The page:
Affected birds include the hen harrier and golden plover, which are protected under European law, and the curlew, which is a high-priority species under the UK Biodiversity Action Plan.
Wildlife conservationists and energy developers alike found some encouragement in Friday's announcement that the sage grouse won't be listed as a threatened or endangered species.
Many agreed that such a listing would have had a chilling effect on the agriculture and minerals industries, which are the foundation of Wyoming's economy.
Work is under way to install nearly a dozen odd-looking wind turbines at two remote Alaska refuges important to hundreds of thousands of migratory birds.
The plan is to have the electricity-generating wind turbines at Izembek National Wildlife Refuge in Cold Bay and Alaska Peninsula National Wildlife Refuge in King Salmon up and spinning by the end of summer.
That's because general plans for the 345-kilovolt route, known as the V-Plan and including a connecting line into Oklahoma, appear to take the line through prime nesting and breeding habitat for the Lesser Prairie-Chicken in both states.
With an estimated two-thirds of the unique bird's original habitat already eliminated by development, officials warn that further encroachment could place the bird on the nation's endangered species list.
Based on migratory patterns of birds, the Canadian Wolfe Island wind project is the "worst sited build-out" Mr. Evans said he's seen. He stressed the importance of placing turbines in places where their impact on native species will be minimized.
Interest by California-based AES Wind Generation in establishing a large-scale wind energy operation in Gillespie County is being reconsidered, it was learned here Monday.
According to a City of Fredericksburg official who asked not to be identified, a letter from a company officer stated that AES SeaWest Inc. of San Diego has decided to discontinue pursuing wind energy in an area north of Fredericksburg that generally stretches between U.S. Highway 87 and RM 965.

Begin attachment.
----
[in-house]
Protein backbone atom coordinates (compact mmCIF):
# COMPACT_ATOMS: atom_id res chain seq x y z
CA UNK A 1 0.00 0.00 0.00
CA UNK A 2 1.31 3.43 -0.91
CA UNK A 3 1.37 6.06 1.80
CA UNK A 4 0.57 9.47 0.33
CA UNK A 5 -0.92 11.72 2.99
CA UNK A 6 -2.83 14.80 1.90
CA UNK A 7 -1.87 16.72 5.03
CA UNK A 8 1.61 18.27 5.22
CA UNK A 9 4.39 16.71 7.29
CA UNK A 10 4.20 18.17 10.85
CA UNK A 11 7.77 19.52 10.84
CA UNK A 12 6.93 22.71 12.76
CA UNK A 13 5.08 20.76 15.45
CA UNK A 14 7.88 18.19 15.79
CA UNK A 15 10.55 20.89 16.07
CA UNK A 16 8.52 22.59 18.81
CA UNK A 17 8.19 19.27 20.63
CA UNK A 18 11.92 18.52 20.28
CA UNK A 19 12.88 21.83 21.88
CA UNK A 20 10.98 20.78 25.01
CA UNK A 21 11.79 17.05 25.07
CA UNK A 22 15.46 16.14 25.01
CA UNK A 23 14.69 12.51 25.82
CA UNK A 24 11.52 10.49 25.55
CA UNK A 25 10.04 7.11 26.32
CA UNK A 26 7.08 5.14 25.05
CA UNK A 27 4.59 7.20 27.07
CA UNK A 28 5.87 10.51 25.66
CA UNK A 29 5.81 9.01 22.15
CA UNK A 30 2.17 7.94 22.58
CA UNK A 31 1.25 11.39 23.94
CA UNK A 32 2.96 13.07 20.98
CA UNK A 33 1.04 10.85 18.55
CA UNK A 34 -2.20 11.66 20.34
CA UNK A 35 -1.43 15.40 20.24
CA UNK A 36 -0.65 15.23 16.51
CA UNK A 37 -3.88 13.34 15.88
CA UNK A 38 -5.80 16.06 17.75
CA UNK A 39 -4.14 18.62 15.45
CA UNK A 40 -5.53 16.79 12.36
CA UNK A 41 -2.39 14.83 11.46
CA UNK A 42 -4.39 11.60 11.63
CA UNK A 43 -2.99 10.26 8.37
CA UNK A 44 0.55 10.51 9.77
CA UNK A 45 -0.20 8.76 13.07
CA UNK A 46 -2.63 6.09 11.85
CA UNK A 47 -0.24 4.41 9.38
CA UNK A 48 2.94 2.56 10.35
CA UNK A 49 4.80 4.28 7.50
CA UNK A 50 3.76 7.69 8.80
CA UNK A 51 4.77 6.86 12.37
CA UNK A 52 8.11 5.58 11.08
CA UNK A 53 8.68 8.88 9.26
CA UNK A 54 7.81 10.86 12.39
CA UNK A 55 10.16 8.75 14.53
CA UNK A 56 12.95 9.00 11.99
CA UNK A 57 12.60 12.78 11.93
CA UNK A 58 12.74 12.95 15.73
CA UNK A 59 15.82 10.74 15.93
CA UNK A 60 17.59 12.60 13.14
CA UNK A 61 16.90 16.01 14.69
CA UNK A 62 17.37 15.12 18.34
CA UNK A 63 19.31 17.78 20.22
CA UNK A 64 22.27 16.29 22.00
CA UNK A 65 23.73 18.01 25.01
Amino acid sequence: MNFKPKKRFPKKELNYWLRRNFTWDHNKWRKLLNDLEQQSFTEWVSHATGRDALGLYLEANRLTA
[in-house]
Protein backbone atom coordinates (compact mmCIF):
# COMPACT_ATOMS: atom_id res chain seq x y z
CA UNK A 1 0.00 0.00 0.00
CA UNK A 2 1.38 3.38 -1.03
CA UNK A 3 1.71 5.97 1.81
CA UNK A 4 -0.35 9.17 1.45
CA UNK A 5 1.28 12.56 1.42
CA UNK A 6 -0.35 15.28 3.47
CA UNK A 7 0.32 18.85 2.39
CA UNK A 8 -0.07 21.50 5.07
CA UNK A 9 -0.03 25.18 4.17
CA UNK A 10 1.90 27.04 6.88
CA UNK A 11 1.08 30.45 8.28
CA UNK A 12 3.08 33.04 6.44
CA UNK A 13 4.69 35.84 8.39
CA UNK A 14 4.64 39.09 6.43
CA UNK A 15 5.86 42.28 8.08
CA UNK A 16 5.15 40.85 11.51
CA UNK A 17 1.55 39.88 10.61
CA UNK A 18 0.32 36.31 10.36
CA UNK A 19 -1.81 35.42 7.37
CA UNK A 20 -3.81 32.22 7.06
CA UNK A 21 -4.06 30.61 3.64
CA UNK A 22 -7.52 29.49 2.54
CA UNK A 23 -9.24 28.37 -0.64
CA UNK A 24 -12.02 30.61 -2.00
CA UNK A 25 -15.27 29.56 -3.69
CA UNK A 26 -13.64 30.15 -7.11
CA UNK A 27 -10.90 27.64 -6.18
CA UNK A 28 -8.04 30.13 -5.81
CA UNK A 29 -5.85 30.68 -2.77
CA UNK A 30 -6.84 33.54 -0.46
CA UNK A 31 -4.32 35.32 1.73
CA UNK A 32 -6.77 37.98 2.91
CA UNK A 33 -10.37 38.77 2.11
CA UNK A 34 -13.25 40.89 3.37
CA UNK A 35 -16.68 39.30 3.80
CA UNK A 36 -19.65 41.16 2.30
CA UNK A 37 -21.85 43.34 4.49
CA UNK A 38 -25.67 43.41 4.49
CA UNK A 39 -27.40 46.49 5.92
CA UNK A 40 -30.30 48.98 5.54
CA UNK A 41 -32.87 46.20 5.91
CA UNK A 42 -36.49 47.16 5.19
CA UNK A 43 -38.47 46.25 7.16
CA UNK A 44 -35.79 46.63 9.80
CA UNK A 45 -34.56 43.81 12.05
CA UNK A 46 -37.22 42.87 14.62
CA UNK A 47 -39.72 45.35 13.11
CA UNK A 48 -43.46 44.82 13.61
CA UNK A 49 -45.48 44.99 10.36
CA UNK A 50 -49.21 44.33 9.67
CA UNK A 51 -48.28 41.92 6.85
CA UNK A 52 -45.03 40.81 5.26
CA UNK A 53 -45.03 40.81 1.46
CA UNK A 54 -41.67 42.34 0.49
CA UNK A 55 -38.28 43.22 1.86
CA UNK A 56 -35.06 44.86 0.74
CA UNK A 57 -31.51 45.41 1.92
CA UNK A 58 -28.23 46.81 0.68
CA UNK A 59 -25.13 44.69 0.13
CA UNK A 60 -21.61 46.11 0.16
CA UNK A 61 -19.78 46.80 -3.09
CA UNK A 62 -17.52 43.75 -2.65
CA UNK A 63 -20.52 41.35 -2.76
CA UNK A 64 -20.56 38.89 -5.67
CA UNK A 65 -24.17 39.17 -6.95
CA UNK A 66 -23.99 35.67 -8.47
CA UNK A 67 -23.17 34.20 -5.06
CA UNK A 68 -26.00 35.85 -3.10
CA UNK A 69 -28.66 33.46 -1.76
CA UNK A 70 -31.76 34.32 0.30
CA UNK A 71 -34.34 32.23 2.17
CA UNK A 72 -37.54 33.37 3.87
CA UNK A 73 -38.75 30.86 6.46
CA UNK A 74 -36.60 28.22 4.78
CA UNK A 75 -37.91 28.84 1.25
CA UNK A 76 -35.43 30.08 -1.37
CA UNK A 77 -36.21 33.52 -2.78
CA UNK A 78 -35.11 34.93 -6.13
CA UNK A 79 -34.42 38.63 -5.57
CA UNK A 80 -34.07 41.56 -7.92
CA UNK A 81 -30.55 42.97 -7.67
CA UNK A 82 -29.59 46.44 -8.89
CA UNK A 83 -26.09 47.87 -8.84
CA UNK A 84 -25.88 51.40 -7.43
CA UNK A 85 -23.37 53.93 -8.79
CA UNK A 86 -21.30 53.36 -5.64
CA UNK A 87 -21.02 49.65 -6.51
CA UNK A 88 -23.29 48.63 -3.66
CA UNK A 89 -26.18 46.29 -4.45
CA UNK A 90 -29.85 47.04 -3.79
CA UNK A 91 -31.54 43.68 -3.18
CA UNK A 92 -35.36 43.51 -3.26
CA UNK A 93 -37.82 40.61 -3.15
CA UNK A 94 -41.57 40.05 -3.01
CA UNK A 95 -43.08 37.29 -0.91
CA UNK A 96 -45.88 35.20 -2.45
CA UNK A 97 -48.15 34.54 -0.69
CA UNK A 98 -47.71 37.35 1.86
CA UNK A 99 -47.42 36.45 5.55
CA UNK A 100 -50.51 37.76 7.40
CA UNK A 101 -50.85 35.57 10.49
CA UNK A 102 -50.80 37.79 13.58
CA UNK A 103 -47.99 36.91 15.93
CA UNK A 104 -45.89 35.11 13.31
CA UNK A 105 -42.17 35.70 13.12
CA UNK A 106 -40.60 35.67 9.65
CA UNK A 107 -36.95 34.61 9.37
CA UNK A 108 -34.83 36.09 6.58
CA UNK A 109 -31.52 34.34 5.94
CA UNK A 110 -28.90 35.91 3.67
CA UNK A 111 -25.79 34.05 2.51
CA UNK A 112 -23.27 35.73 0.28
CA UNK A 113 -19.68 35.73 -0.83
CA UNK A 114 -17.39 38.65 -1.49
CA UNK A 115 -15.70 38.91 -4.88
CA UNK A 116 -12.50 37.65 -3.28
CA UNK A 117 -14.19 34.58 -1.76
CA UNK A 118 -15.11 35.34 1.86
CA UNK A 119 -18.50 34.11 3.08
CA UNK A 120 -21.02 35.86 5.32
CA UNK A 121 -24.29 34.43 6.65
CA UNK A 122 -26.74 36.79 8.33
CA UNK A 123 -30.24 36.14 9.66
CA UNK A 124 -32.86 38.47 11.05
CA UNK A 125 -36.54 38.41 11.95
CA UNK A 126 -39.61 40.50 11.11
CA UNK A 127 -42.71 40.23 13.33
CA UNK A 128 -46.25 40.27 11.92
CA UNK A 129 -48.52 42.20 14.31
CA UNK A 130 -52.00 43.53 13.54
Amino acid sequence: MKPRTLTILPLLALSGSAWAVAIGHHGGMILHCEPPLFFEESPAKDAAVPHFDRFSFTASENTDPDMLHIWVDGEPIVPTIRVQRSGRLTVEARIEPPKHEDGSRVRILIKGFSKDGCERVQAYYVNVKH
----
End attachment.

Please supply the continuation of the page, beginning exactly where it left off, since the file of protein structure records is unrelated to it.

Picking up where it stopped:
Instead, the city official related, the company has decided to focus on other areas in Texas.
Prompting the decision, he added, was AES' concerns that sensitive species and bat colonies living in the area could be incompatible with large-scale wind energy.
Existing wind farms are being reviewed and pending projects are under scrutiny for their potential bird impacts, with four seeing particular attention.
The issue is the latest sign of increasing tension between wind development and rural concerns in Oregon.
Oakland, Calif. – The Alameda County Planning Department is recommending that long-time wind industry paid consultant and advocate WEST, Inc. serve as the so-called “neutral” scientific monitor for avian deaths caused by the Altamont Pass wind turbines, despite a clear and continuing financial conflict of interest.
Alameda County supervisors approved a one-year monitoring system that would study the impacts of the Altamont Pass windmills on scores of birds, including golden eagles, red-tailed hawks, burrowing owls and other protected species.
The $1.4 million price tag for the deal caused concern among the supervisors, who are afraid the cost of the study has spiraled out of control, but saying the study was necessary, they approved it unanimously Tuesday.
The dirty little secret about the windmill farm at Altamont Pass is that it slaughters thousands of birds every year while politicians turn a blind eye. Four years ago, environmental groups filed suit after the Alameda County Board of Supervisors effectively allowed the farm's several owners to keep killing birds despite evidence that the deaths could be greatly lessened.